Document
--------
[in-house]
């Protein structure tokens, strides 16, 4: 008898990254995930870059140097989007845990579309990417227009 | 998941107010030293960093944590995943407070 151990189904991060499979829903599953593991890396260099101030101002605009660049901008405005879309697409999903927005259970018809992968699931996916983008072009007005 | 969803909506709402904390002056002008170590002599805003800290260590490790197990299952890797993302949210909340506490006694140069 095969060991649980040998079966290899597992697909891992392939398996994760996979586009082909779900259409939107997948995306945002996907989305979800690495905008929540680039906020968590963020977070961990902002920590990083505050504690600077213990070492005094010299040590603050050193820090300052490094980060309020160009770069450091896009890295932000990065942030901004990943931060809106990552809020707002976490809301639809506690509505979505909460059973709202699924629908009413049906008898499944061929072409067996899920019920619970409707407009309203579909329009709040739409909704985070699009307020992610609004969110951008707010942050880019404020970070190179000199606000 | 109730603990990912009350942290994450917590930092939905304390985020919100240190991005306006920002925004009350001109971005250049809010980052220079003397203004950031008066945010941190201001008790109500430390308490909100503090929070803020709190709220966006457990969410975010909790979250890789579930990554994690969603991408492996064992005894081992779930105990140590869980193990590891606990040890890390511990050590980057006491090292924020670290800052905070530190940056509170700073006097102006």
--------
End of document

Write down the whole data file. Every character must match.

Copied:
[in-house]
């Protein structure tokens, strides 16, 4: 008898990254995930870059140097989007845990579309990417227009 | 998941107010030293960093944590995943407070 151990189904991060499979829903599953593991890396260099101030101002605009660049901008405005879309697409999903927005259970018809992968699931996916983008072009007005 | 969803909506709402904390002056002008170590002599805003800290260590490790197990299952890797993302949210909340506490006694140069 095969060991649980040998079966290899597992697909891992392939398996994760996979586009082909779900259409939107997948995306945002996907989305979800690495905008929540680039906020968590963020977070961990902002920590990083505050504690600077213990070492005094010299040590603050050193820090300052490094980060309020160009770069450091896009890295932000990065942030901004990943931060809106990552809020707002976490809301639809506690509505979505909460059973709202699924629908009413049906008898499944061929072409067996899920019920619970409707407009309203579909329009709040739409909704985070699009307020992610609004969110951008707010942050880019404020970070190179000199606000 | 109730603990990912009350942290994450917590930092939905304390985020919100240190991005306006920002925004009350001109971005250049809010980052220079003397203004950031008066945010941190201001008790109500430390308490909100503090929070803020709190709220966006457990969410975010909790979250890789579930990554994690969603991408492996064992005894081992779930105990140590869980193990590891606990040890890390511990050590980057006491090292924020670290800052905070530190940056509170700073006097102006």